Because of this security is tight in on public transport in China and in Xinjiang in particular. We also experienced this in Turpan when we hired a taxi with driver for the day through the hostel we stayed at to visit some of the major the sights that are spread out through and around the city. We passed several barricaded police check points. As soon as they saw we were foreigners we were waved on most of the time, however. We only had to produce our passports once.
Time is also an issue here. Because all of China is officially on Beijing time sun goes up and down fairly late here 3.000+ kilometers to the west. So you have to deal with two times here: official Beijing time and local Xinjiang time, where most people live by. If agreeing on a time for a transfer for example you always have to check which time they mean though.
The ancient Silk Road city of Turpan is located on the second lowest point on earth, 154 meters below sea level. Temperatures of 40 degrees Celsius are normal in summer and can even rise above 50 degrees Celsius. We were lucky. Temperatures were lower than normal, ‘only’ reaching 35 degrees Celsius during our visit.
Some of the sights we visited were rather underwhelming, like the Bezeklik Caves (there’s not much left of the Buddhist cave art) and Karez well system (again not much to see and overrun by tour groups). Some other sights were great, like the Flaming Mountains, the mountains glowing a fiery red in the midafternoon sun.
In a green valley fringed by the Flaming Mountains the village of Tuyoq offered a glimpse of traditional Uighur village life and architecture. The best thing was that there we hardly any other visitors when we were there (rare in China).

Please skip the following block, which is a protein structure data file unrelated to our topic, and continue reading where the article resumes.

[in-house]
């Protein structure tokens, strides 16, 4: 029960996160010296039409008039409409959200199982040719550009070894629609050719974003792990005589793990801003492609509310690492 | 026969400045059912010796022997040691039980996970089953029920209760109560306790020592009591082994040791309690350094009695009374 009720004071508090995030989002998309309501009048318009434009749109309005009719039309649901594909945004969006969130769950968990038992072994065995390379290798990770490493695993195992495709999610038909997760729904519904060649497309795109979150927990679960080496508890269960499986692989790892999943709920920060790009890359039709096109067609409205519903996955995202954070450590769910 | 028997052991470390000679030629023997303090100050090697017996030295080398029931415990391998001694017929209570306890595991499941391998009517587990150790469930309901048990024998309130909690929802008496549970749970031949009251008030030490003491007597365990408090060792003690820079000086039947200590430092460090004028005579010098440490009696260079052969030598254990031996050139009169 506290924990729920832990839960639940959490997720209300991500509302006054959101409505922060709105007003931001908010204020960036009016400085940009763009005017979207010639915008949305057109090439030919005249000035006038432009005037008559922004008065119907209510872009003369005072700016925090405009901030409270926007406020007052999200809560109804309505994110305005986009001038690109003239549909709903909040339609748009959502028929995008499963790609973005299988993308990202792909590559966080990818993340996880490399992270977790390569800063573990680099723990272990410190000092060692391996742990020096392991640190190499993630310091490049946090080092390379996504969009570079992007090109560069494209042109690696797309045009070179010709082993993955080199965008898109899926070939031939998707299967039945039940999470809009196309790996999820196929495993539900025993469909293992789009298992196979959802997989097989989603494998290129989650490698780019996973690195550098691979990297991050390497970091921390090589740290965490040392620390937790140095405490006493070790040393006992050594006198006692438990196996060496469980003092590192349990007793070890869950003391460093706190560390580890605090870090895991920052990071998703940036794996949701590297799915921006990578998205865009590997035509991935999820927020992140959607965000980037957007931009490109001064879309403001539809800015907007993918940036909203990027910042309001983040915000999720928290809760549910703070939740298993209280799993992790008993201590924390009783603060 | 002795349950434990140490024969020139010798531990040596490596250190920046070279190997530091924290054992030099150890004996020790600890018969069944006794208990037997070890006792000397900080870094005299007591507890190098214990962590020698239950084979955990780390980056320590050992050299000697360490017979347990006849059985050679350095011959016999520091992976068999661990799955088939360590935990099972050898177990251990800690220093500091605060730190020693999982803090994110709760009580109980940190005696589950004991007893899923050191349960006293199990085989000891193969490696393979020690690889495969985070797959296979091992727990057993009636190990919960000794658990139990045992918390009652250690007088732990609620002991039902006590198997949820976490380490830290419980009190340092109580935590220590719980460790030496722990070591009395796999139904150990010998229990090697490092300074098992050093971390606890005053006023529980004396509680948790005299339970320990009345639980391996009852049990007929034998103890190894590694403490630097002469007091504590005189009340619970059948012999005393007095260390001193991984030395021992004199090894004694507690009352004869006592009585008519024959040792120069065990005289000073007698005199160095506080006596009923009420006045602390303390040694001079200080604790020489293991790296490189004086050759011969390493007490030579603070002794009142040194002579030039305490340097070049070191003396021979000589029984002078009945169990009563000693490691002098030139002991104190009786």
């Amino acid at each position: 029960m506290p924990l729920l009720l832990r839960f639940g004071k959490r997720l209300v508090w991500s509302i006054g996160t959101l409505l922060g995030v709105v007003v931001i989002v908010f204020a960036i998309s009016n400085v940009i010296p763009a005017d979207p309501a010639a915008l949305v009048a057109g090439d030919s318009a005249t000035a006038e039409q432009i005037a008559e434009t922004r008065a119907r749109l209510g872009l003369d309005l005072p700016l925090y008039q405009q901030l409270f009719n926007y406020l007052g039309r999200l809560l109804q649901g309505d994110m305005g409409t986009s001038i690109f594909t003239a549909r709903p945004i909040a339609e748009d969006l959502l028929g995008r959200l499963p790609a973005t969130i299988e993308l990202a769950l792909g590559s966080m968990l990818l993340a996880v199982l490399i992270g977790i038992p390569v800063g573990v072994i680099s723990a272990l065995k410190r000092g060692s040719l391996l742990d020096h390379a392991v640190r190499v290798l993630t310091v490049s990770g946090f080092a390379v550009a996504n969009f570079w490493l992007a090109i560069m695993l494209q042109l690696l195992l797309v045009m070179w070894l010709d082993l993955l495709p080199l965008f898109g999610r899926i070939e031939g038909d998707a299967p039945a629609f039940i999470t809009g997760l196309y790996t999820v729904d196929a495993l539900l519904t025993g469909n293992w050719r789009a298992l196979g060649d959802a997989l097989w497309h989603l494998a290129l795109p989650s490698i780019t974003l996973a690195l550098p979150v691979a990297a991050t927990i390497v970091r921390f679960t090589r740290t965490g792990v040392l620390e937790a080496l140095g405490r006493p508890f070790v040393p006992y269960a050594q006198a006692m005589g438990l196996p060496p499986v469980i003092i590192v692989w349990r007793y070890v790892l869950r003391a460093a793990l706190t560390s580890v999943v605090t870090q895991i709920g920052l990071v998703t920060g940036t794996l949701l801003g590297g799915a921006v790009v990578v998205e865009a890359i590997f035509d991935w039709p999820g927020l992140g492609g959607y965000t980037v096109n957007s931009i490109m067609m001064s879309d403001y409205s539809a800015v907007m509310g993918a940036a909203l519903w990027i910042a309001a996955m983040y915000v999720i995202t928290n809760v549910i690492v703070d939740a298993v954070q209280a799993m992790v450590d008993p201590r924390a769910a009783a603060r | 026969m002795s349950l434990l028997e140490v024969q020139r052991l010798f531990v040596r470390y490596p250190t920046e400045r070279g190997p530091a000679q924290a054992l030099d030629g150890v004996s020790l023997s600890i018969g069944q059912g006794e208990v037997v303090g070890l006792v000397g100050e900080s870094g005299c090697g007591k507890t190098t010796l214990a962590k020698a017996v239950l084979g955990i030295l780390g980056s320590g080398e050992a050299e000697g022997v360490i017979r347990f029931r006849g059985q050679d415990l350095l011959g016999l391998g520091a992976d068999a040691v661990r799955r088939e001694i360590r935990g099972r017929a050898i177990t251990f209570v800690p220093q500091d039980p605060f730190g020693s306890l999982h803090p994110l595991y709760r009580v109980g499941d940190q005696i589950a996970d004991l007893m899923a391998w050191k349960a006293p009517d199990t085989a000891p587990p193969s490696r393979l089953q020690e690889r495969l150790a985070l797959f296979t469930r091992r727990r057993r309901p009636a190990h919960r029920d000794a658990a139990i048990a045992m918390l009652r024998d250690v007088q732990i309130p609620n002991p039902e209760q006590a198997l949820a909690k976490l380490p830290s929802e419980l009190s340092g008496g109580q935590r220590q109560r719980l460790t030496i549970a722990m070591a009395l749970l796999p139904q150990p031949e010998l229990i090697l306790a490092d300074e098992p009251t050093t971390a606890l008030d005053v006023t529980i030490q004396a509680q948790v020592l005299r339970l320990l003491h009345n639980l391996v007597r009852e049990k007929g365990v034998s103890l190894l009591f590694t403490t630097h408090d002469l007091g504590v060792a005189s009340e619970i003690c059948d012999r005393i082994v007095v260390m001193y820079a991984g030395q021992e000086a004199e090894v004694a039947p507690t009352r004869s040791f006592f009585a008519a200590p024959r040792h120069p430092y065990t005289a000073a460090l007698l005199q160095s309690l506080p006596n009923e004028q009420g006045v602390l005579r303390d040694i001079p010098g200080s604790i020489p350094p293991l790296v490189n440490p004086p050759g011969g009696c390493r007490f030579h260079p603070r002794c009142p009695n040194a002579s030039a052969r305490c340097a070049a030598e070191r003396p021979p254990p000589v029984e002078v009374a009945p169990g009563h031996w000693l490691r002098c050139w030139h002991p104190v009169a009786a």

Also nice were the Jioahé ruins, once one of the largest and oldest cities in the world. Without a guide it was sometimes hard to get the right perspective about the place, but it was impressive nonetheless.
Going to Kashgar
Our driver dropped us off at Turpan train station (which is 50 kilometers outside of the city!) for the 15 hour night train ride to Kashgar, located in the westernmost part of China. Soft sleepers were a lot more expensive than we remembered from ten years ago, but at least it got us fairly well rested to Kashgar the next morning.
Here security proved even more tight than in Turpan (where we managed to ‘smuggle’ deodorants and shaving cream past security once again). We first noticed this on arrival at the train station where we were awaited by armed policeman in riot gear and men with Central Asian features were taken apart for questioning.
Later on we saw the same thing happening several times on the square in front of the Id Kah mosque where groups of three or four policeman were marching around the square randomly stopping men with Central Asian looks demanding their cell phones and ID’s. Later they would question groups of 10-15 of the men stopped in the corner of the square ordering them to unlock their phones so they could check messages.
Police presence was huge anyway, even our hostel had always three policeman in front of it, with security checks everywhere you go: into a market, a shopping mall and even underground passages. It left somewhat of a bad feeling behind for what is mostly a very pleasant and interesting city, despite the old town having been mostly restored the Chinese way (ie, with all the life taken out of it).
The main reason however for visiting Kashgar was animal market on Sunday, one of the biggest in Central Asia with thousands of goats and sheep, many cows as well as donkeys, yaks, horses and camels being traded. Around noon we literally got stuck between livestock and traders. It’s no place for animal lovers though.
Below are some more pics of Kashgar and the animal market.